September is Arthritis Awareness Month in Canada. In this issue of JointHealth™ monthly, Arthritis Consumer Experts (ACE) looks at Models of Care for Inflammatory Arthritis to improve the way healthcare is delivered to patients by the health policy decision makers, rheumatologists, allied health professionals and other health care providers who care for them.
Below are highlights from this month’s newsletter:
- What is an inflammatory arthritis model of care
- The foundation of modernizing IA care in Canada
- The role of IA patients in the development of a pan-Canadian approach to inflammatory arthritis models of care
- Models of care infographic
Labour Day celebrates the achievements of workers. It originated with the labour union movement which called for eight hours for work, eight hours for recreation, and eight hours for rest. It is important that we acknowledge workplace safety, especially for your joints, in order to foster workplace achievements, retain qualified workers, and optimize work productivity.
Certain jobs put your joints at higher risk of getting arthritis, such as those that require you to make the same repetitive motions daily. In an interview with Everyday Health, Erik Gail, MD, professor of clinical medicine in the rheumatology section and interim director of the Arizona Arthritis Center at the University of Arizona College of Medicine in Tucson, said: “Anything that puts unhealthy strains or stresses on the joints can cause arthritis.” Below is a list of jobs that may increase your risk for arthritis if you don’t take the necessary arthritis prevention strategies. Continue reading
Government of BC awards ARC $3 million for arthritis research. Left to right: Ron McKerrow, ARC Board Chair; Minister Terry Lake, Minister of Health; Dr. John Esdaile, Scientific Director ARC; Minister Teresa Wat, MLA Richmond Centre; Linda Reid, Speaker of the House & MLA, Richmond East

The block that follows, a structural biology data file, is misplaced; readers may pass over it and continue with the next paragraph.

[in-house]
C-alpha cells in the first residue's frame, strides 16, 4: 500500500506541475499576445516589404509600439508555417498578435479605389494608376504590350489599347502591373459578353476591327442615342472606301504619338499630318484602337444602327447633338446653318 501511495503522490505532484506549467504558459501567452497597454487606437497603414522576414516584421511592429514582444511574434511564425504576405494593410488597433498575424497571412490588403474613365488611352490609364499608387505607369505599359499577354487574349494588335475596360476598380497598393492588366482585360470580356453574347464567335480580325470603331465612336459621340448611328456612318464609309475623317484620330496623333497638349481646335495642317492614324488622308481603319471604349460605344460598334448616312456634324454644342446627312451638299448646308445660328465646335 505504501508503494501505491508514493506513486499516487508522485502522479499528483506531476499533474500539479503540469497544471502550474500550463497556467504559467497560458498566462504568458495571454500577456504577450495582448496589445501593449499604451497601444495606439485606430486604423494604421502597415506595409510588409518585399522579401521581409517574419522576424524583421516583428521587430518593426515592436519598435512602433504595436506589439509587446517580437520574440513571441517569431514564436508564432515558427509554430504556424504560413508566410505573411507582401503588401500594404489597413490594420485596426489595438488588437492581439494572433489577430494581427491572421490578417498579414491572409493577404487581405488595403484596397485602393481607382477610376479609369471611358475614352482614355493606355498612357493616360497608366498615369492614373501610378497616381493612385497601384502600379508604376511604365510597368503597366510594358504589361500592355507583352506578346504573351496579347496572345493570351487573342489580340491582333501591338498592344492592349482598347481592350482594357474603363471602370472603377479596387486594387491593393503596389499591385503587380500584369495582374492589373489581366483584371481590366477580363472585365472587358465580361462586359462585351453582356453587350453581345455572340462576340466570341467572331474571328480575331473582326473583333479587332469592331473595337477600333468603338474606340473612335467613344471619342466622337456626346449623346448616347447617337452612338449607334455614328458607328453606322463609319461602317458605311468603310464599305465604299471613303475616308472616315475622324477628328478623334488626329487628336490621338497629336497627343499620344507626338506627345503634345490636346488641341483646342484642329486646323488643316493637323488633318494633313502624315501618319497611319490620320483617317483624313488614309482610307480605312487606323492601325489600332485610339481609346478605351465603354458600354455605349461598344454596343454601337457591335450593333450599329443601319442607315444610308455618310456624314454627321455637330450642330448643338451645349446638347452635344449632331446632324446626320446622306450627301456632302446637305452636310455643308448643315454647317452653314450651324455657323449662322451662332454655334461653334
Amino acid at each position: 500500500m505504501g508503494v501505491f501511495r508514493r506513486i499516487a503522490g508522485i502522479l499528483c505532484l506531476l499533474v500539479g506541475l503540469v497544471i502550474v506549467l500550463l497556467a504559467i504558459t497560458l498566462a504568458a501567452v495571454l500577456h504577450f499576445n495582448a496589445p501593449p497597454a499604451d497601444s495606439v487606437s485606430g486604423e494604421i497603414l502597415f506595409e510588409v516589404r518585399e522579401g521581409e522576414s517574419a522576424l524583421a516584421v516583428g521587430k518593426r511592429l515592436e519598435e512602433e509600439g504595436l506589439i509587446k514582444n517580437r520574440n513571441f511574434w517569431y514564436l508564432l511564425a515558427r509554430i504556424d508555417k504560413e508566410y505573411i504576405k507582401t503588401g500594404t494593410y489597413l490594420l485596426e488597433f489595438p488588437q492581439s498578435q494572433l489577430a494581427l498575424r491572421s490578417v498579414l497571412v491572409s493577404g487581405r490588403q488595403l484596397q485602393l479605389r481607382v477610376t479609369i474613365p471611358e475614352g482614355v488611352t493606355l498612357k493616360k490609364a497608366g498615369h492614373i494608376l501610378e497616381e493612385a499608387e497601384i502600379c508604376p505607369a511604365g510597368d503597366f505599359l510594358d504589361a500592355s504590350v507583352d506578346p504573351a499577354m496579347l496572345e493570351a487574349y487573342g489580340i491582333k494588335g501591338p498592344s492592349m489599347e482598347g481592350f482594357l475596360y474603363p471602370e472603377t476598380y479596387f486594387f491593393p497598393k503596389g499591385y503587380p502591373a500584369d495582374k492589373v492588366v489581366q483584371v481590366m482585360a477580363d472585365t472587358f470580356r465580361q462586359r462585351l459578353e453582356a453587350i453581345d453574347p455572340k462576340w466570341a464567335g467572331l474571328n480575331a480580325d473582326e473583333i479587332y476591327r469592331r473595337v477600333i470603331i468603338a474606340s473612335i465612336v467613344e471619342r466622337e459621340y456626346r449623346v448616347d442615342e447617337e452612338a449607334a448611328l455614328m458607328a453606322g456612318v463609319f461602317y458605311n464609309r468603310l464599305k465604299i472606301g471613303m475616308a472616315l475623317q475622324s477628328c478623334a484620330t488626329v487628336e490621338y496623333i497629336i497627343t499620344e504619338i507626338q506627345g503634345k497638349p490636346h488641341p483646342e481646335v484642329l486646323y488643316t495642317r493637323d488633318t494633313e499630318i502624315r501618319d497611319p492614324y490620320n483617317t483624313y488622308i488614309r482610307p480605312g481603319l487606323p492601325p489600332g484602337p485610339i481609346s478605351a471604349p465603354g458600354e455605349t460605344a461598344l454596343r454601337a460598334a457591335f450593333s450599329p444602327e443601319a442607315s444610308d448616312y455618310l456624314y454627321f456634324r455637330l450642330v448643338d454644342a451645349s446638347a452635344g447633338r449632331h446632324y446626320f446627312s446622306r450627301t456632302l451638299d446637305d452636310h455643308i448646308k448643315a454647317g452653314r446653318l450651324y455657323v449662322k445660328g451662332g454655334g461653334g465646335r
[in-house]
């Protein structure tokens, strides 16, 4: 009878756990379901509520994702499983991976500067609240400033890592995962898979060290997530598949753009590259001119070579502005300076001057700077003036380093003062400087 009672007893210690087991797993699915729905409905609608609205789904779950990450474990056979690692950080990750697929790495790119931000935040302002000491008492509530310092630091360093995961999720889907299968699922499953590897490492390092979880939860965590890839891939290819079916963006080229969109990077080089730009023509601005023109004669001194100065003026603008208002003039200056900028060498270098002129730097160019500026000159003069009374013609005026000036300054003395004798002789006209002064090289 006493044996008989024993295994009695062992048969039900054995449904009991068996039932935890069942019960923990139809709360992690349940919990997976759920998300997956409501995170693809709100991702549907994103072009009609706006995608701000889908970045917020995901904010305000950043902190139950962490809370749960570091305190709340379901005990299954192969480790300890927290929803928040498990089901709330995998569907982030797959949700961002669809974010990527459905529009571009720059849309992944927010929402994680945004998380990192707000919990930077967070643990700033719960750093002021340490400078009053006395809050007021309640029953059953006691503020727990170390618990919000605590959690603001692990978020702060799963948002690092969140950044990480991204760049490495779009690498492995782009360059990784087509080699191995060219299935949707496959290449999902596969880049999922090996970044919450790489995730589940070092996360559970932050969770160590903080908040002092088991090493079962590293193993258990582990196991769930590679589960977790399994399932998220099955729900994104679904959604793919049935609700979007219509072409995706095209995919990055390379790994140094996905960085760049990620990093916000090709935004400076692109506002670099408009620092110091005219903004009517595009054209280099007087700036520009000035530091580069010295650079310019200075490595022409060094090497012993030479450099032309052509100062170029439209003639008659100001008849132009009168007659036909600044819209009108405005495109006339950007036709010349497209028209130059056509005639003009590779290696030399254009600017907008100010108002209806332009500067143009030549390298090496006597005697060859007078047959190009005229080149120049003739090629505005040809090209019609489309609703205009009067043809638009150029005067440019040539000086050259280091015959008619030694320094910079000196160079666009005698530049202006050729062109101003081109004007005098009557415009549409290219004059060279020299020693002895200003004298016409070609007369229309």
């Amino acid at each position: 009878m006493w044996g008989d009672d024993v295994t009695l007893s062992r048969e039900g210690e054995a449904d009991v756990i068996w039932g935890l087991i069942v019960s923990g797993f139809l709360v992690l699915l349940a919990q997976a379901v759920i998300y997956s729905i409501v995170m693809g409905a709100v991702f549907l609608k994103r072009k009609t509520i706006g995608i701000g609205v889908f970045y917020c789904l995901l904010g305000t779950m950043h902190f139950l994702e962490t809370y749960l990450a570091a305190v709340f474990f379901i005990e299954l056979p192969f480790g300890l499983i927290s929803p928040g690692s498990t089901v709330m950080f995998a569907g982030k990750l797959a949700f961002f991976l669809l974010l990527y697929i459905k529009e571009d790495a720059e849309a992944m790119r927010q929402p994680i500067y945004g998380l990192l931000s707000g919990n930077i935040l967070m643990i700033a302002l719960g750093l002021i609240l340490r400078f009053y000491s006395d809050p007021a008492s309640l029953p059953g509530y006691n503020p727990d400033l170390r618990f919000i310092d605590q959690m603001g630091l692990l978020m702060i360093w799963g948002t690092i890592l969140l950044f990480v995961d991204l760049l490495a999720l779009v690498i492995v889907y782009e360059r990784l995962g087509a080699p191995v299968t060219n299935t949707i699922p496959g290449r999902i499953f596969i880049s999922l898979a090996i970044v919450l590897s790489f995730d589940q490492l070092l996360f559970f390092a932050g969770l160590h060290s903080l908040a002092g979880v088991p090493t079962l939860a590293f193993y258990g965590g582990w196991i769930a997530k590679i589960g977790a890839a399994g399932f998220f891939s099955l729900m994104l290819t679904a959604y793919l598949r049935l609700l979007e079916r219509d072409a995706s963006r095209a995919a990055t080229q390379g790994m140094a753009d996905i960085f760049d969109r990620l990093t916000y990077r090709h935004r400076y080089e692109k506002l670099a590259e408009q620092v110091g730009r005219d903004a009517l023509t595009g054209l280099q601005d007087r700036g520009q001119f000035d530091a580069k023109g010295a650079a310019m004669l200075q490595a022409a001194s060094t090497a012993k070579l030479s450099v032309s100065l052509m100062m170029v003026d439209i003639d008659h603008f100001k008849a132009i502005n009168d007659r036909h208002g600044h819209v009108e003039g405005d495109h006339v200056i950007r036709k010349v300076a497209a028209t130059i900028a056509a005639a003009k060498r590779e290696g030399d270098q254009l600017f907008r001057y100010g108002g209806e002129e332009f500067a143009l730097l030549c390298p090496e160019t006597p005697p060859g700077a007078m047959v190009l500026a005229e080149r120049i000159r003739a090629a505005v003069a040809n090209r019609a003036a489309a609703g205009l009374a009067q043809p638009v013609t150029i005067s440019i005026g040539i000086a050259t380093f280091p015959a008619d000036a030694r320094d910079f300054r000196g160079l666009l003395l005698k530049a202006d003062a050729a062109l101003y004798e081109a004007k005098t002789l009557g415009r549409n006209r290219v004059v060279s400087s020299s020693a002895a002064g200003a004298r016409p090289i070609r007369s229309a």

The Government of BC donates $3 million for arthritis research.
The Government of British Columbia’s Health Minister, Terry Lake, made an incredible announcement during a press conference on Tuesday afternoon: $3 million dollars will go to the Arthritis Research Centre of Canada (ARC) to help further developments in arthritis prevention, diagnosis, and treatment.
As a disease that encompasses more than 100 forms, arthritis is the leading cause of disability. For this reason, its impact on the Canadian economy is estimated to be $33 billion each year in healthcare costs and lost productivity. During the announcement, Minister Lake said “With this investment, our government aims to help the Arthritis Research Centre continue to improve the lives of British Columbians living with arthritis, as well as reduce the burden arthritis puts on our healthcare system.” Continue reading
Image courtesy of Manost Photo at FreeDigitalPhotos.net
“People living with arthritis have a right to be heard,” says Fran, because “treating arthritis is a two-way street.”
September is Arthritis Awareness Month so I thought it appropriate that I scheduled a rheumatologist appointment to follow up some routine tests to check my physical wellbeing (bone density, blood work, etc.). In the waiting room I was pleased to see that my rheumy had displayed the new Arthritis Patient Charter created by the Canadian Arthritis Patient Alliance (CAPA) with the support of Arthritis Consumer Experts, The Arthritis Society and the Canadian Spondylitis Association, to name a few partners. Continue reading
September is Arthritis Awareness Month in Canada. To celebrate arthritis awareness, Arthritis Broadcast Network highlights some of the best advocates and supporters of arthritis.
Throughout the month of September, we will be profiling people who have been making a difference in the arthritis world. We will be profiling researchers, bloggers, and individuals living with the disease. These are our “Arthritis Superheroes”.
To start off our “Arthritis Superheroes” series, ABN wants to share with you the Arthritis Patient Charter. Continue reading